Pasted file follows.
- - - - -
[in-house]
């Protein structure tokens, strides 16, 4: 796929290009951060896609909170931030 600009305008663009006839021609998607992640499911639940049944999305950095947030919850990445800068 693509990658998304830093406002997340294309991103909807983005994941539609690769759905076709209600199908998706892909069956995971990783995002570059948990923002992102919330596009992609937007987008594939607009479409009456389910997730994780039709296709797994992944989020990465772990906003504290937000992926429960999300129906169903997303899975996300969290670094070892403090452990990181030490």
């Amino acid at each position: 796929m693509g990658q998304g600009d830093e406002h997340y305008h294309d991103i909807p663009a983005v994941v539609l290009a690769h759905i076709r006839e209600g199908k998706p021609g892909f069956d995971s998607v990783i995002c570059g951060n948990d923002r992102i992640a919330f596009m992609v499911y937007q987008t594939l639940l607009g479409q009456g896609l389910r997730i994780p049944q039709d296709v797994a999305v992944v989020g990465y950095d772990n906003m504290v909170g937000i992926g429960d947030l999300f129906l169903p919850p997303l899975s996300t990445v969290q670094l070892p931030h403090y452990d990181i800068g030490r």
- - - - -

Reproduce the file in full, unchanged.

[in-house]
């Protein structure tokens, strides 16, 4: 796929290009951060896609909170931030 600009305008663009006839021609998607992640499911639940049944999305950095947030919850990445800068 693509990658998304830093406002997340294309991103909807983005994941539609690769759905076709209600199908998706892909069956995971990783995002570059948990923002992102919330596009992609937007987008594939607009479409009456389910997730994780039709296709797994992944989020990465772990906003504290937000992926429960999300129906169903997303899975996300969290670094070892403090452990990181030490």
């Amino acid at each position: 796929m693509g990658q998304g600009d830093e406002h997340y305008h294309d991103i909807p663009a983005v994941v539609l290009a690769h759905i076709r006839e209600g199908k998706p021609g892909f069956d995971s998607v990783i995002c570059g951060n948990d923002r992102i992640a919330f596009m992609v499911y937007q987008t594939l639940l607009g479409q009456g896609l389910r997730i994780p049944q039709d296709v797994a999305v992944v989020g990465y950095d772990n906003m504290v909170g937000i992926g429960d947030l999300f129906l169903p919850p997303l899975s996300t990445v969290q670094l070892p931030h403090y452990d990181i800068g030490r």